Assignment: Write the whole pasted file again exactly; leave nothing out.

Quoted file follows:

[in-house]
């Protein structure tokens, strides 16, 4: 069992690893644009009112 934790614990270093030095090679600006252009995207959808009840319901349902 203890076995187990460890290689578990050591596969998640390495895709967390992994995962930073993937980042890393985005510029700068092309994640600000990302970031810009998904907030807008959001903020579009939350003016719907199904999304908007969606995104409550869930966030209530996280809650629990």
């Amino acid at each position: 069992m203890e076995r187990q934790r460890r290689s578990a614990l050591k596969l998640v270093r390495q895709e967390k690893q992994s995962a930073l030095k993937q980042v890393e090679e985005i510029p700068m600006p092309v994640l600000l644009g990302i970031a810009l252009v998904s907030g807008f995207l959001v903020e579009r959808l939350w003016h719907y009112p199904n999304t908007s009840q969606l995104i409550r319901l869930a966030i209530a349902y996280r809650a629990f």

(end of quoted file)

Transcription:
[in-house]
């Protein structure tokens, strides 16, 4: 069992690893644009009112 934790614990270093030095090679600006252009995207959808009840319901349902 203890076995187990460890290689578990050591596969998640390495895709967390992994995962930073993937980042890393985005510029700068092309994640600000990302970031810009998904907030807008959001903020579009939350003016719907199904999304908007969606995104409550869930966030209530996280809650629990």
């Amino acid at each position: 069992m203890e076995r187990q934790r460890r290689s578990a614990l050591k596969l998640v270093r390495q895709e967390k690893q992994s995962a930073l030095k993937q980042v890393e090679e985005i510029p700068m600006p092309v994640l600000l644009g990302i970031a810009l252009v998904s907030g807008f995207l959001v903020e579009r959808l939350w003016h719907y009112p199904n999304t908007s009840q969606l995104i409550r319901l869930a966030i209530a349902y996280r809650a629990f």